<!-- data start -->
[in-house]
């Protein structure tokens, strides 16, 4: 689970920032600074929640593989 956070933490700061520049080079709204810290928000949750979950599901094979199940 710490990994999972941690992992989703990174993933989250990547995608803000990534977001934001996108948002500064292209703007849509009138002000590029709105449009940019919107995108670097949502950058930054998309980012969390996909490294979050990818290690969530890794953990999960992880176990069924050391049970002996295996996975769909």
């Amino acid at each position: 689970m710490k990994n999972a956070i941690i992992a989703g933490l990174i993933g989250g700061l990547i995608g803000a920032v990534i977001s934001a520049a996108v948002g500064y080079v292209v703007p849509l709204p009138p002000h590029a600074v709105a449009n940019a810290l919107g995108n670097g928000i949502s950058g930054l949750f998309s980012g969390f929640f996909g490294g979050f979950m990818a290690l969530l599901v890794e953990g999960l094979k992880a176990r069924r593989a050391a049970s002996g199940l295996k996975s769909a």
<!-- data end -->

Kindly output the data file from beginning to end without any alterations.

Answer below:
[in-house]
């Protein structure tokens, strides 16, 4: 689970920032600074929640593989 956070933490700061520049080079709204810290928000949750979950599901094979199940 710490990994999972941690992992989703990174993933989250990547995608803000990534977001934001996108948002500064292209703007849509009138002000590029709105449009940019919107995108670097949502950058930054998309980012969390996909490294979050990818290690969530890794953990999960992880176990069924050391049970002996295996996975769909």
């Amino acid at each position: 689970m710490k990994n999972a956070i941690i992992a989703g933490l990174i993933g989250g700061l990547i995608g803000a920032v990534i977001s934001a520049a996108v948002g500064y080079v292209v703007p849509l709204p009138p002000h590029a600074v709105a449009n940019a810290l919107g995108n670097g928000i949502s950058g930054l949750f998309s980012g969390f929640f996909g490294g979050f979950m990818a290690l969530l599901v890794e953990g999960l094979k992880a176990r069924r593989a050391a049970s002996g199940l295996k996975s769909a």